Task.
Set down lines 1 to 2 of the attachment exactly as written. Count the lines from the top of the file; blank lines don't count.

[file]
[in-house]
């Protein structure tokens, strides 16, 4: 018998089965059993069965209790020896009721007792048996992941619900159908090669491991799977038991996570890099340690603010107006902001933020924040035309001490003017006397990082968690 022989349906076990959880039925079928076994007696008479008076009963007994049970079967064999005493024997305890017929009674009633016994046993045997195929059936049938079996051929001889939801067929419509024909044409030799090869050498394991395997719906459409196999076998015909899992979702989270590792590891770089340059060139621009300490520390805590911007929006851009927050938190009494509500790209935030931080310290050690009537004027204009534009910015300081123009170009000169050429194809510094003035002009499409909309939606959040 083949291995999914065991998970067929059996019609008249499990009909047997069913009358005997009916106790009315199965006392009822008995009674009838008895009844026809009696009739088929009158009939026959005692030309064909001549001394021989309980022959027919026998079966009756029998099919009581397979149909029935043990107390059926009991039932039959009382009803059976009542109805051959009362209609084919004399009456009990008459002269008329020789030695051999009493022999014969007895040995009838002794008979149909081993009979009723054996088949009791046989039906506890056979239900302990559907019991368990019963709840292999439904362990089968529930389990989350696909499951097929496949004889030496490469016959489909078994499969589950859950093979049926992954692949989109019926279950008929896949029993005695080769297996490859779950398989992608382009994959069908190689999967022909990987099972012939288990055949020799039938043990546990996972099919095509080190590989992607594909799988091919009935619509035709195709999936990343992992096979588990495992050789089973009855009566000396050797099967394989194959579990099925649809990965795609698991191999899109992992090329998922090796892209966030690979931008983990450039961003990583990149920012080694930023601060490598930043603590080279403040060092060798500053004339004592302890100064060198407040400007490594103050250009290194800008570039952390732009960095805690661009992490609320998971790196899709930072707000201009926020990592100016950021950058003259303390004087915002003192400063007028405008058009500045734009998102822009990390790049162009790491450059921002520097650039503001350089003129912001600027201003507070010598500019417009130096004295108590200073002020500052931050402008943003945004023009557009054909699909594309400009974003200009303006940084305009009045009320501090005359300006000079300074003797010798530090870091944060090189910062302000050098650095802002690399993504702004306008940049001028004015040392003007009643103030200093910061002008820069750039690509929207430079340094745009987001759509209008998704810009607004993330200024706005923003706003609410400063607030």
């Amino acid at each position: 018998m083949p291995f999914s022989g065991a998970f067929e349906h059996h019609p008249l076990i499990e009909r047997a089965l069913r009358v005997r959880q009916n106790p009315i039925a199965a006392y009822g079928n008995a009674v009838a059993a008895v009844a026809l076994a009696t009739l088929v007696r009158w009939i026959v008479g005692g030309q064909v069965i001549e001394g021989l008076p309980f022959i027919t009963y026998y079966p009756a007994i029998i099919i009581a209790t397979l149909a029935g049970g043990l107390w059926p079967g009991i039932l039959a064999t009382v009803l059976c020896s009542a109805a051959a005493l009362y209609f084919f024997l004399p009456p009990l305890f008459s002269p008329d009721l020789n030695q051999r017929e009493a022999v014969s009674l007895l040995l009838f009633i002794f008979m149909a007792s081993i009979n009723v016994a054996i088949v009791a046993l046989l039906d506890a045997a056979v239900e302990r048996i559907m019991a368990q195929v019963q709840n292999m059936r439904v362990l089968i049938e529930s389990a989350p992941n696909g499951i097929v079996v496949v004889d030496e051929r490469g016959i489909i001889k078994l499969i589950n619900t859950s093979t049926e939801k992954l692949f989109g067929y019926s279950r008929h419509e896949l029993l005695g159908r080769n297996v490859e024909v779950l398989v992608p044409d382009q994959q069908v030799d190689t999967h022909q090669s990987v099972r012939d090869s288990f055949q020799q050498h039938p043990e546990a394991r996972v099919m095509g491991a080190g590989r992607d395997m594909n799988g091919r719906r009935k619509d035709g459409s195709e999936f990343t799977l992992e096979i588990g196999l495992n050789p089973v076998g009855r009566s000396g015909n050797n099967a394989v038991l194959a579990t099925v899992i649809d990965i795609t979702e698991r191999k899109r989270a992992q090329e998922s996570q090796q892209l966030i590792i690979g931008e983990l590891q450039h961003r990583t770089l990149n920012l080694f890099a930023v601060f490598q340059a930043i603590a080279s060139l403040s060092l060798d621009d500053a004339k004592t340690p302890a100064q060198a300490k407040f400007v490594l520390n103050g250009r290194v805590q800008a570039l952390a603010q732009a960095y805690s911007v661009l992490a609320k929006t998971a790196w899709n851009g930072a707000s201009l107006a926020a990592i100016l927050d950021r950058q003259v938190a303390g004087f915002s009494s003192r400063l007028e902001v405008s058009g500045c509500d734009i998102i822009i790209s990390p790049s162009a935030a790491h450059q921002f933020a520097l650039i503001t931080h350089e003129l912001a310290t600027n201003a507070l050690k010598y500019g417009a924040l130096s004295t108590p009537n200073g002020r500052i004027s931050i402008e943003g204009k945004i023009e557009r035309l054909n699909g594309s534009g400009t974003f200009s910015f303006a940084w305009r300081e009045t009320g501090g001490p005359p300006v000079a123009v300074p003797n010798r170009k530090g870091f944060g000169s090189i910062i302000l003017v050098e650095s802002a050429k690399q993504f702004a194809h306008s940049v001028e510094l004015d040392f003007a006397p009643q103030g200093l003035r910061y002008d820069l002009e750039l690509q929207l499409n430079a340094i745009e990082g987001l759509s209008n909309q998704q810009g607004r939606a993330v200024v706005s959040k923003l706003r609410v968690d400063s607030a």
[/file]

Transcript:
[in-house]
């Protein structure tokens, strides 16, 4: 018998089965059993069965209790020896009721007792048996992941619900159908090669491991799977038991996570890099340690603010107006902001933020924040035309001490003017006397990082968690 022989349906076990959880039925079928076994007696008479008076009963007994049970079967064999005493024997305890017929009674009633016994046993045997195929059936049938079996051929001889939801067929419509024909044409030799090869050498394991395997719906459409196999076998015909899992979702989270590792590891770089340059060139621009300490520390805590911007929006851009927050938190009494509500790209935030931080310290050690009537004027204009534009910015300081123009170009000169050429194809510094003035002009499409909309939606959040 083949291995999914065991998970067929059996019609008249499990009909047997069913009358005997009916106790009315199965006392009822008995009674009838008895009844026809009696009739088929009158009939026959005692030309064909001549001394021989309980022959027919026998079966009756029998099919009581397979149909029935043990107390059926009991039932039959009382009803059976009542109805051959009362209609084919004399009456009990008459002269008329020789030695051999009493022999014969007895040995009838002794008979149909081993009979009723054996088949009791046989039906506890056979239900302990559907019991368990019963709840292999439904362990089968529930389990989350696909499951097929496949004889030496490469016959489909078994499969589950859950093979049926992954692949989109019926279950008929896949029993005695080769297996490859779950398989992608382009994959069908190689999967022909990987099972012939288990055949020799039938043990546990996972099919095509080190590989992607594909799988091919009935619509035709195709999936990343992992096979588990495992050789089973009855009566000396050797099967394989194959579990099925649809990965795609698991191999899109992992090329998922090796892209966030690979931008983990450039961003990583990149920012080694930023601060490598930043603590080279403040060092060798500053004339004592302890100064060198407040400007490594103050250009290194800008570039952390732009960095805690661009992490609320998971790196899709930072707000201009926020990592100016950021950058003259303390004087915002003192400063007028405008058009500045734009998102822009990390790049162009790491450059921002520097650039503001350089003129912001600027201003507070010598500019417009130096004295108590200073002020500052931050402008943003945004023009557009054909699909594309400009974003200009303006940084305009009045009320501090005359300006000079300074003797010798530090870091944060090189910062302000050098650095802002690399993504702004306008940049001028004015040392003007009643103030200093910061002008820069750039690509929207430079340094745009987001759509209008998704810009607004993330200024706005923003706003609410400063607030």